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O’Neill (Unexpected)

Erin Beirnard and Kelly King                                    photo: Svetlana Didorenko


                                                      by Marc Miller

While the Tyrones suffer familial accusations, mistrust, and destructive love in the wrenching revival of Long Day’s Journey into Night at the American Airlines Theatre, a Eugene O’Neill of a very different sort is on display at the Metropolitan Playhouse.O’Neill (Unexpected) consists of two early one-acts, Recklessness from 1913 andNow I Ask You from 1916, that show the great playwright not yet great. The twentysomething O’Neill is plowing through established genres, revenge melodrama and romantic comedy mixed with mild social satire, and, particularly in Now I Ask You, making rather a mess of it. Those of us who love O’Neill will enjoy watching him learn his craft. But don’t expect any undiscovered masterpieces.

Recklessness is the more O’Neill-like of the two, a 35-minute curtain raiser about adultery and the unfettered power of the rich. Arthur Baldwin (a solid Kelly King) has returned from a business trip to his Catskills mansion, where his maid (Eden Epstein), having been thrown over by the chauffeur (Jeremy Russial) for Baldwin’s young wife (Dylan Brown), informs Baldwin of the assignation, with murderous results. Four unlikable characters, each displaying a profound lack of morality by then-contemporary standards, meet with rather predictable fates, though the plot mechanism that brings about two deaths is a little shaky (how does Baldwin knowthe chauffeur will crash the car?).

Erin Beirnard and Jeremy Russial               photo: Debby Goldman

 The actors do well, with Epstein’s vindictive servant especially intense, and director Alex Roe, who also designed the OK set, has them play convincingly in period. The ending’s meant to provoke, and Baldwin’s vengeful callousness is indeed pretty shocking. Along the way, O’Neill entertainingly indulges in both awkward exposition (“He’s gone to the garage! They’re meeting!” exclaims a character, informing us of what’s happening offstage) and racy 1913 behavior (women smoking, and lines like “Drive to hell, you bastard!”). It’s a small play, but it hangs together, and it’s preferable to…

Terrell Wheeler and Emily Bennett                  photo: Svetlana Didorenko

Now I Ask You, O’Neill’s overextended (90 minutes) attempt at the sort of drawing-room farce the likes of Elmer Rice and Cyril Harcourt were turning out at the time. It opens with an apparent suicide and flashes back a year, but that’s O’Neill being deliberately deceptive. Nobody dies, and the tone is, or is meant to be, predominantly light and mischievous. Lucy Ashleigh (Emily Bennett) is to marry up-and-coming businessman Tom Drayton (Terrell Wheeler) the next day, to the utter relief of her parents (David Murray Jaffe and Kim Yancey-Moore). She’s flighty and immature and into newfangled social trends.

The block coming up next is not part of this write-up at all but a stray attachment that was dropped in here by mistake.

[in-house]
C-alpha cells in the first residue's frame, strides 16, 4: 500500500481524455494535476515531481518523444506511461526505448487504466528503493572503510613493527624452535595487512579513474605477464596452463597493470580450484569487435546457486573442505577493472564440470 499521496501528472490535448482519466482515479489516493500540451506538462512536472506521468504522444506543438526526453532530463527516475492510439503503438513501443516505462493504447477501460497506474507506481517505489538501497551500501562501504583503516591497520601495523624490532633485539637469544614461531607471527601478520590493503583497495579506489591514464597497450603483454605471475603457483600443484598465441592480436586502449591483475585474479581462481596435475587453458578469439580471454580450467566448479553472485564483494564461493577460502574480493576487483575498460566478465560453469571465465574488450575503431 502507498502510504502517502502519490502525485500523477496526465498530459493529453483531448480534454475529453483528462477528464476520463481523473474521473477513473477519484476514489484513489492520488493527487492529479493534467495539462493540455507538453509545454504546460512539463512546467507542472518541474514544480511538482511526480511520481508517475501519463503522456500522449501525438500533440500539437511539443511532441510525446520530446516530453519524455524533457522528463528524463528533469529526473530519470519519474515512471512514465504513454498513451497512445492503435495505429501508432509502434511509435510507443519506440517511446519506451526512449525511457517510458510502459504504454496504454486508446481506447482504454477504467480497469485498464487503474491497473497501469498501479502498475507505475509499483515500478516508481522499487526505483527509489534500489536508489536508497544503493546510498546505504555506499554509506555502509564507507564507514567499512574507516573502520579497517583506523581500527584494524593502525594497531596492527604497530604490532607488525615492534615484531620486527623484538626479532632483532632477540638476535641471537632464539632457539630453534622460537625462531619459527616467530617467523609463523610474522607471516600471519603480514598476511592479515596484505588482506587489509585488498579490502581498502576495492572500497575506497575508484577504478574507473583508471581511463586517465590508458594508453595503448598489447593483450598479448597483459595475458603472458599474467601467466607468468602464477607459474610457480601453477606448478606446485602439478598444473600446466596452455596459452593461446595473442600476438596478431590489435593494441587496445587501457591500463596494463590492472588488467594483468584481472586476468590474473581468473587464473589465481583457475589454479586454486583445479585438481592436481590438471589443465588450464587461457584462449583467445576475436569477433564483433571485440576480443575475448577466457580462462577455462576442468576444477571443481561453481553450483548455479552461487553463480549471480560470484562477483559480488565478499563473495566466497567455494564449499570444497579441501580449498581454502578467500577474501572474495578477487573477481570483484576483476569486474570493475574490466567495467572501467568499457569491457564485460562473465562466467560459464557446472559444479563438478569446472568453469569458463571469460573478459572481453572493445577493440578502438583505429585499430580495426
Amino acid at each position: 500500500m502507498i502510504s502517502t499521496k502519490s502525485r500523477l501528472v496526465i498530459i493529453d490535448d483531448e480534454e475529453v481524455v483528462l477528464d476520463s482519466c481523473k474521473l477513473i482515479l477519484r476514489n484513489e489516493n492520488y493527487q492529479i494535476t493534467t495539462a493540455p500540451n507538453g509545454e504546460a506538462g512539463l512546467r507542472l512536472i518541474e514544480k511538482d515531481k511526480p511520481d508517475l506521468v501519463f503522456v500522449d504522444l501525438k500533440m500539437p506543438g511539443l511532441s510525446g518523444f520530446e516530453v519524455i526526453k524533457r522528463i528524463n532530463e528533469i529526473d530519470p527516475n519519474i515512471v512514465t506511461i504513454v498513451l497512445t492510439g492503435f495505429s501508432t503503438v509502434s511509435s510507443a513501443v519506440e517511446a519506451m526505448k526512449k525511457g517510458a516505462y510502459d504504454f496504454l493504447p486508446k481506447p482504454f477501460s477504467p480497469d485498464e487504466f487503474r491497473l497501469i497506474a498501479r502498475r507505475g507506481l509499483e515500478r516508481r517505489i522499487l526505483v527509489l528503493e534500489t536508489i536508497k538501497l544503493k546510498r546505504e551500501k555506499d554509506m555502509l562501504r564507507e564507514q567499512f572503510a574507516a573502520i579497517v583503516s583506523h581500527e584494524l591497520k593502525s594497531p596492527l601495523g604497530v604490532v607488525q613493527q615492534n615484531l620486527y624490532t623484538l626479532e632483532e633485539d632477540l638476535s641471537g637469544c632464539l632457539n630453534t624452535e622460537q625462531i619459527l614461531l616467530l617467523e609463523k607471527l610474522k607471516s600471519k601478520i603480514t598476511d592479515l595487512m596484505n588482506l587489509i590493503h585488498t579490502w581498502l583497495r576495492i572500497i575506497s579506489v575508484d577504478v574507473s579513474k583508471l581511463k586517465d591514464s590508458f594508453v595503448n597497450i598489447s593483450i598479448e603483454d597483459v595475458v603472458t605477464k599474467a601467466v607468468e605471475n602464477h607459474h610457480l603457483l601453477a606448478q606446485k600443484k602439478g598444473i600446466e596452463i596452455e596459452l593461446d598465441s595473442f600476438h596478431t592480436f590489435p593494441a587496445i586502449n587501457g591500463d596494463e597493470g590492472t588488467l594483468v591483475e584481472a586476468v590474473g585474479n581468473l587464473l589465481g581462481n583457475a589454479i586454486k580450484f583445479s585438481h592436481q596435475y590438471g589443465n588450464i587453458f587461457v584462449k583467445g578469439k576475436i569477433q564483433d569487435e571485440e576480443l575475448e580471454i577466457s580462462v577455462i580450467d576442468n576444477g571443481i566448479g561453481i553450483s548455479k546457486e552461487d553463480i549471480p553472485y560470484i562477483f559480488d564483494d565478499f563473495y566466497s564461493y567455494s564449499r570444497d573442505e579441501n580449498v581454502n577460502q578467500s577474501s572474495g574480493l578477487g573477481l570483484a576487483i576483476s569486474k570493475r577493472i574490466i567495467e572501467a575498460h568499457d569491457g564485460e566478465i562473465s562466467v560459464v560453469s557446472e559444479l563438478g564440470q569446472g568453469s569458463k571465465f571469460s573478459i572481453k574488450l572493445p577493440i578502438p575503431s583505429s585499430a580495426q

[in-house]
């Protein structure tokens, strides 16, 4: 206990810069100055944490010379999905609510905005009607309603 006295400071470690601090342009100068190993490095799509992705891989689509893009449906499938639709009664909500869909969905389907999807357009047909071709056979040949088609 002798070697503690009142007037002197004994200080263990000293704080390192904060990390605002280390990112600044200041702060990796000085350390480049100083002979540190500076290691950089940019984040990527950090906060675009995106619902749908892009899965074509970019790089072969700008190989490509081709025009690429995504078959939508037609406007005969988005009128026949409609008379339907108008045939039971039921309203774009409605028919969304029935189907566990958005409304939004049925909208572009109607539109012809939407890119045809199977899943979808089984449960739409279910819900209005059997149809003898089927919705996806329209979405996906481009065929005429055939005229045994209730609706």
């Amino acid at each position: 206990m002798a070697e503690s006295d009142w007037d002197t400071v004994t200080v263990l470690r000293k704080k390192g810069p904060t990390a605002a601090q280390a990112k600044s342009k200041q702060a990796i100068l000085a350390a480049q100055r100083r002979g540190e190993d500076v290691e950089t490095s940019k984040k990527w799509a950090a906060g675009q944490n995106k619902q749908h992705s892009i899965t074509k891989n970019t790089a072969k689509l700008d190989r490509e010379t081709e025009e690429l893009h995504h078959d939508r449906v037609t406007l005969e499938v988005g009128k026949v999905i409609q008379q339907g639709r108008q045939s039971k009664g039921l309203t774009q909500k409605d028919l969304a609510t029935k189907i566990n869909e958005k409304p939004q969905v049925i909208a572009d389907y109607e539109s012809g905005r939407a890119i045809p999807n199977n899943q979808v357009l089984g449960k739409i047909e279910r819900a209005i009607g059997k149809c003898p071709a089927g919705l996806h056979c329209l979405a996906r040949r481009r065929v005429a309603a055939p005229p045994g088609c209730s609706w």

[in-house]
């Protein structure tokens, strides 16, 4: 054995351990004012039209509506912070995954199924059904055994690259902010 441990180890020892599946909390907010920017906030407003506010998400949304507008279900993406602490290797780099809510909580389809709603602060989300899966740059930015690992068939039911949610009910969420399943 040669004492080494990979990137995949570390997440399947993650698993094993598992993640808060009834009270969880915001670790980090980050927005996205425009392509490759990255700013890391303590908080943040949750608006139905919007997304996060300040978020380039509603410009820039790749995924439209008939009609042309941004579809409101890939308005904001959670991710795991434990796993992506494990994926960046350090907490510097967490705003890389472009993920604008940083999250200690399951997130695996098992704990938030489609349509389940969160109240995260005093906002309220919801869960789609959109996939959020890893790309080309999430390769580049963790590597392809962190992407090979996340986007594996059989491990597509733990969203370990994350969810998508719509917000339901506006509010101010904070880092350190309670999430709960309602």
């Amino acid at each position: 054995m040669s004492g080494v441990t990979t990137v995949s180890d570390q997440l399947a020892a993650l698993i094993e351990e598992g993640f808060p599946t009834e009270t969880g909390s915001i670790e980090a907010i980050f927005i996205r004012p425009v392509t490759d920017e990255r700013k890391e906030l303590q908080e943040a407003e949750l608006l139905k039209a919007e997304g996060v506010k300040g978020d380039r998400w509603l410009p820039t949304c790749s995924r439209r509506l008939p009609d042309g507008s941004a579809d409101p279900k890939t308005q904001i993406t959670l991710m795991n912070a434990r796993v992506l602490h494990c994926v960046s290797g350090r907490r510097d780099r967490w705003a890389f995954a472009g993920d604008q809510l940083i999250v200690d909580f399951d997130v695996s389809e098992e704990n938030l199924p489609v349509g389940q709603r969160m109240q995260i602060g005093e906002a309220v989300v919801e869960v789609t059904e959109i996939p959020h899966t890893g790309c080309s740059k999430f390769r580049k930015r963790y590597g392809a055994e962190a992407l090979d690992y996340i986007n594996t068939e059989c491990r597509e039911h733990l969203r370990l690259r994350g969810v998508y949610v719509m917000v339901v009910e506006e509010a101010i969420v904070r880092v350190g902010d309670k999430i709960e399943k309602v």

Dylan Brown and Eric R. Williams                                  photo: Svetlana Didorenko

And that’s about to cause trouble. Under the influence of Leonora, her modernist painter friend (Dylan Brown), and Gabriel, Leonora’s live-in boyfriend, a bad romantic poet (Eric R. Williams), Lucy decides she’ll accept Tom only if he accepts a free-love contract. Shocking! It gives O’Neill a chance to bring up all sorts of then-provocative subjects—birth control, Nietzsche, psychoanalysis—and it keeps the plot chugging. But there’s really not much going on.

O’Neill hasn’t yet learned to write funny lines (something that doesn’t happen untilAh, Wilderness!, and even there it’s a very gentle humor); about the best he can do is have Lucy grumble, “I suppose I’ll be respectable, when I’m too old to be anything else.” He does strike a blow for women’s rights, with this: “It’s high time women refused to be treated as dumb beasts with no souls of their own.” And he has one good situational joke:  Leonora and Gabriel are actually married, but they’re too embarrassed to admit it to their bohemian friends, so they pretend to share their Greenwich Village studio in sin. The talk is awfully small, though, and the plotting (to scare Lucy off her flirtation with Gabriel, Tom pretends to take an interest in Leonora, thereby spurring Lucy’s jealousy and sending her back to conventional ways), while presumably meant to titillate, comes off like very early sitcom. Lucy, Leonora, and Gabriel are all immensely irritating characters, and Roe encourages them all to play as shrilly as possible.

It helps considerably that Wheeler’s Tom is dignified and restrained, and Yancey-Moore is splendid, investing this wise, thoughtful mom figure with more gravitas and contemplativeness than O’Neill afforded her. About that suicide, by the way: The gun wasn’t loaded, but the chauffeur outside (Russial, lingering on fromRecklessness) punctured a tire at the precise moment the trigger was pulled, scaring the offstage characters and convincing the potential corpse that it went off. Now I ask you, Now I Ask You, how possible is that? O’Neill got better, fast, and watching him grope his way through these two somewhat unpromising genre plays isn’t without interest for us fans. But if you want to see him really strut his stuff, better stick to the American Airlines.

Total running time: 2 hours 15 minutes, with one 10-minute intermission.

O’Neill (Unexpected) plays through June 26 at the Metropolitan Playhouse, 220 E. 4th Street. For tickets, visit